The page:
A broad majority in the Austrian parliament on Friday approved a new law under which the Austrian government will grant citizenship to claimants who can prove that at least one of their ancestors had been forced out of Austria by the Nazi regime, Deutsche Welle reported, citing the daily newspaper Kurier.
Oskar Deutsch, president of Israelitische Kultusgemeinde Wien (the Jewish Community in Vienna) approved of the new legislation, and declared that “with this decision, the Republic of Austria is living up to its historic responsibility.”
A mere 80 years after the fact, but who’s counting; also considered: better late than never…
Under the old rules, Austrian authorities were allowed to grant Austrian passports to people who had been forced out of the country by its Nazi government up until the surrender of May 7, 1945. The new law, drafted with input from the Vienna Jewish community, stretches the deadline to 1955, and expands the offer of citizenship to children, grandchildren, and great-grandchildren of refugees from Nazi Austria. This also includes adopted children.
The new law also applies to descendants of victims who did not have Austrian citizenship at the time of their persecution, and have lived in Austria as citizens of one of the countries of the Austro-Hungarian Empire.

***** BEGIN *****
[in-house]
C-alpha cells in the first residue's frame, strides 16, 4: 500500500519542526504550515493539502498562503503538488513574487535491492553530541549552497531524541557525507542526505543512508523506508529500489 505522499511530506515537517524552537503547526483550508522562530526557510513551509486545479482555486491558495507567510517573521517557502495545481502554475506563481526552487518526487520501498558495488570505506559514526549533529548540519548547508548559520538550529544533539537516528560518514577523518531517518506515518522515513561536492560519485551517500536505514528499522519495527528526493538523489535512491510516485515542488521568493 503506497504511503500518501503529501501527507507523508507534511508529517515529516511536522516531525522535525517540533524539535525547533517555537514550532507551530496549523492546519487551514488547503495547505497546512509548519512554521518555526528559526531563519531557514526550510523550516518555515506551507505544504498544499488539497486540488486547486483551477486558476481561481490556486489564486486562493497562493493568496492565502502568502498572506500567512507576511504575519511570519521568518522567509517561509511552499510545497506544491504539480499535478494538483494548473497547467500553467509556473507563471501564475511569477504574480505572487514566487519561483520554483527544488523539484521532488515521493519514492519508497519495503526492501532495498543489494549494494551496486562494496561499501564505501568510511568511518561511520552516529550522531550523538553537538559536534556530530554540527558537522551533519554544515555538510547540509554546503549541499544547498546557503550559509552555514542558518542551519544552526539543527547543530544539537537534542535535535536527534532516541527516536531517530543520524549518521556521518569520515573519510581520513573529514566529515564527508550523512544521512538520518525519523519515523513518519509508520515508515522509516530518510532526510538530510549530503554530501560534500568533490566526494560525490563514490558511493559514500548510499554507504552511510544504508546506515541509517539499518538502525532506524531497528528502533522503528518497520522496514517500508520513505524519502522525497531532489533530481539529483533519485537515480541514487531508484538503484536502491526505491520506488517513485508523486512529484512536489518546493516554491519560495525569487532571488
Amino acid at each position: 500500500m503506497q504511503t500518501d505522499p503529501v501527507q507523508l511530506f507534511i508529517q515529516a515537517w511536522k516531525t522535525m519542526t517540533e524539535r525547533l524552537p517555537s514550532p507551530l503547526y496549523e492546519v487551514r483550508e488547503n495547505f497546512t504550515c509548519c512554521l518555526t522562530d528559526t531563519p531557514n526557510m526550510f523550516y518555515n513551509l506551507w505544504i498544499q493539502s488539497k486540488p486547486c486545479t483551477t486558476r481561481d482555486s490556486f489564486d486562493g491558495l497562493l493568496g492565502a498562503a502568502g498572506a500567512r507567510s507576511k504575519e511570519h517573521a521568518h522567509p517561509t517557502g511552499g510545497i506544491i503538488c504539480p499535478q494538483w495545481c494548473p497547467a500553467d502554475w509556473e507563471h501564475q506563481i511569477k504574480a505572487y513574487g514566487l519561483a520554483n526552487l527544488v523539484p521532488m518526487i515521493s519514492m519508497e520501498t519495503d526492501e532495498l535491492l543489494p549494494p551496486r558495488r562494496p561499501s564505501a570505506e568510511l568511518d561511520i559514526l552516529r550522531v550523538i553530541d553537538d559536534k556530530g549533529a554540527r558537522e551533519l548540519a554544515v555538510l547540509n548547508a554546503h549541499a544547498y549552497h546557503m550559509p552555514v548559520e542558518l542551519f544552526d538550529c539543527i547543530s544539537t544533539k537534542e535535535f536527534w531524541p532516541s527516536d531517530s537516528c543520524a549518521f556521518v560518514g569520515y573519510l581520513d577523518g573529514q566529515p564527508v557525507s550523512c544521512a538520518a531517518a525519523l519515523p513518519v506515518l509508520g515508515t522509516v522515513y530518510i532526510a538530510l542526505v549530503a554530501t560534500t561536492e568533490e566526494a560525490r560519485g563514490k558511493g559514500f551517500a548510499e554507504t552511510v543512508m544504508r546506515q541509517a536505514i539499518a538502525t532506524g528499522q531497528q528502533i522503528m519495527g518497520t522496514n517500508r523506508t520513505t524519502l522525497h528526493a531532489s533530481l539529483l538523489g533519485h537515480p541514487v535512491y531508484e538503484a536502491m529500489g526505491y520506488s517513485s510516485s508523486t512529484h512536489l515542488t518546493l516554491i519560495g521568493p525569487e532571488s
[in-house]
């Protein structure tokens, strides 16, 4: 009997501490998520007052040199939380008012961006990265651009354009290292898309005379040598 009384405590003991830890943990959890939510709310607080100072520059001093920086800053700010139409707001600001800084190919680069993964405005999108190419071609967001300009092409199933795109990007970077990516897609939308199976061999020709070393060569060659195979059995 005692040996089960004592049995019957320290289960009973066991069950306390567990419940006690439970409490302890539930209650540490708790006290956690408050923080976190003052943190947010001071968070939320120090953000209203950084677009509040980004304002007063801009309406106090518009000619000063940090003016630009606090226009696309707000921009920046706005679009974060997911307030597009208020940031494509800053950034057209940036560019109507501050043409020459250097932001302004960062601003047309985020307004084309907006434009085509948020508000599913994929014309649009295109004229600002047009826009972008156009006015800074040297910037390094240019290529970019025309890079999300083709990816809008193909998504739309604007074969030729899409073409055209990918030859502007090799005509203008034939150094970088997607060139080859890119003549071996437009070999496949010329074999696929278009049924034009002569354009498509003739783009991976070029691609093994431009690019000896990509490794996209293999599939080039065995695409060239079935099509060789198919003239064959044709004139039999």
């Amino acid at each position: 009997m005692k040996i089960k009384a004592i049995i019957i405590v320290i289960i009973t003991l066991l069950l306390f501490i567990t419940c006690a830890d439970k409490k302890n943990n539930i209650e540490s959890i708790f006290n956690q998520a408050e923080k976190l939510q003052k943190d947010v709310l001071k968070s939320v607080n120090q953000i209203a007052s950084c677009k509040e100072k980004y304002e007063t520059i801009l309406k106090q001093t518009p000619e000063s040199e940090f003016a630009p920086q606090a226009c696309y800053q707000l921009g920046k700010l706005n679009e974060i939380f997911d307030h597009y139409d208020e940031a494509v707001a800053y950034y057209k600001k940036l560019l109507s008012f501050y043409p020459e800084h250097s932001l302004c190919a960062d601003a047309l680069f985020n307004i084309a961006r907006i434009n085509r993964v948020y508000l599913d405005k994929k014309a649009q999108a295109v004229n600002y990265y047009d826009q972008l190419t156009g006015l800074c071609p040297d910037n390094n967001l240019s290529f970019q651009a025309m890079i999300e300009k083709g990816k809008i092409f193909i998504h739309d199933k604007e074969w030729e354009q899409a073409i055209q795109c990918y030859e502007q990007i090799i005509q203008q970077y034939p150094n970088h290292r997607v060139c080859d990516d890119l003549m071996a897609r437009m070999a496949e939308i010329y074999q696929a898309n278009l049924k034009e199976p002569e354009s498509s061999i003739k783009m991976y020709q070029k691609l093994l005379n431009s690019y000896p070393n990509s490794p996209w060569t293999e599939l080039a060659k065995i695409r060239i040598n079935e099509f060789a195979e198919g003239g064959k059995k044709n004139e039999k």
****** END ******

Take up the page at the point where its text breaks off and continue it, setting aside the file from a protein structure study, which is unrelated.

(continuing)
Austria became Nazi on March 12, 1938, when it was annexed by Nazi Germany (commonly known as the Anschluss). The anti-Semitic policies against Austrian Jews took effect immediately after the Germans had crossed the border into Austria. The process of Aryanization began right away, as some 1,700 motor vehicles were seized from their Jewish owners from March 11 to August 10, 1938. By May 1939, the government had seized about 44,000 apartments belonging to jews.
Many Jews were dispossessed of their shops and apartments, which became the property of invaders that moved in with assistance from the SA. Jews, including distinguished rabbis, were forced to put on their best clothes and crawl on their hands and knees in the streets carrying brushes, to sweep the sidewalks.
The largest concentration camp in Austria was the Mauthausen-Gusen complex, with more than 50 subcamps, among them the Ebensee concentration camp, KZ – Nebenlager Bretstein, Steyr-Münichholz subcamp and AFA-Werke. Mass murder was practiced in Hartheim Castle near Linz, where the killing program Action T4 (involuntary euthanasia) took place, and in Am Spiegelgrund clinic in Vienna, where more than 700 handicapped children were murdered.
So now, at last, we can all become Austrians, if we pass. Yeah!